Chocolate is one of the most unsafe foods for babies, as it contains caffeine. You would never want to feed your infant caffeine, would you? Digesting solids is yet another milestone babies go through in their first year, and you need to make sure that the little ones are far from any tummy-trouble. Also, chocolate has a lot of sugar content, which is not suitable for your baby until he/she turns a year old, after which it should be fed in moderation.
6. Egg Whites
Egg Whites are full of vitamins, proteins, and minerals. They can be fed in moderation to your baby if he/she does not develop allergies. Gulping down egg whites at an early age can cause irritation, rashes and even trigger the digestive system and lead to diarrhoea. Having said that, egg whites can be started after 1 year of age, after checking for allergies.
7. Canned Fruit Juices
Fruit Juices contain a plethora of healthy elements and come in delicious flavours. However, canned fruit juices have preservatives which are not safe for your baby to consume. A good practice is to consult a paediatrician before introducing fresh fruits/ fresh fruit juices to infants and completely avoid canned juices.
8. Berries/Citrus Fruits
Although citrus fruits and berries are essential for our bodies, strawberries, blueberries, blackberries, raspberries, oranges, limes, etc. have high levels of acid and Vitamin C which can cause an iffy stomach and even lead to rashes in the diaper area. A good suggestion is to wait for a year or so, or maybe juice up the fruits and dilute them well to prevent allergic reactions or upset stomach.
Wheat can be given after your baby completes 7 to 8 months and starts tolerating weaning foods well. You must, however, check for wheat allergy or gluten allergy (Celiac disease) in the family or check for signs of allergy in your baby after feeding him/her wheat after the age of 7 or 8 months.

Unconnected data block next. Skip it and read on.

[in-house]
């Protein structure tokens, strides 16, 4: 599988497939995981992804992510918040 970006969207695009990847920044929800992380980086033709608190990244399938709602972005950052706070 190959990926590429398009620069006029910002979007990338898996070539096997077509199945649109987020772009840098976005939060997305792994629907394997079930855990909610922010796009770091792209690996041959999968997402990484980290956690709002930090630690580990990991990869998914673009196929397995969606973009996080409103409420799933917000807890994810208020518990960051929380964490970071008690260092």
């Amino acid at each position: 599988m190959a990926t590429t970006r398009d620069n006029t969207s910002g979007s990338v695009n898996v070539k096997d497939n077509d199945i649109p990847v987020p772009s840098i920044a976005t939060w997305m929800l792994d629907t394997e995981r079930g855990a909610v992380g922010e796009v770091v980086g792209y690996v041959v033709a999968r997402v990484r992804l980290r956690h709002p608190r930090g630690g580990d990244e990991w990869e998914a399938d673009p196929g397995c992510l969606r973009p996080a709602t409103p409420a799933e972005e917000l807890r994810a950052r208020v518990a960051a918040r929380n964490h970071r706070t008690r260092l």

10. Raw vegetables
There are two major reasons why you should not feed raw vegetables to your baby.
- They are a choking hazard.
- They contain high levels of nitrates.
Raw vegetables and strong-flavoured foods should be avoided for babies less than 1 year old. Light and seasonal vegetables can be given after 6 to 7 months of age, but only if your baby tolerates weaning foods well.
11. Grapes/ Raisins
Grapes are a big no-no for babies till they can chew their food properly and are old enough to not choke on them. The skin, the size and firmness of grapes can lead to the fruit getting stuck in your baby’s food pipe even when it is cut in small pieces.
Sugar shouldn’t be a part of your baby’s diet until your baby turns one year old as it can affect his/her appetite and disrupt the diet. Your baby could also start resisting breast milk if sugar becomes a part of the diet early on. This mostly happens due to preference to taste. So, it is better to delay introducing sugar into your baby’s diet. When your little one is a year old, you can start with natural sugars like honey and gradually move to sugar, but you should feed it in moderation to avoid child obesity.
Your baby’s diet should be suitable for his/her digestive system. If you don’t want your little one to witness an iffy tummy, you should consult a paediatrician who may help you choose the right foods and also recommend more foods you need to avoid for your baby.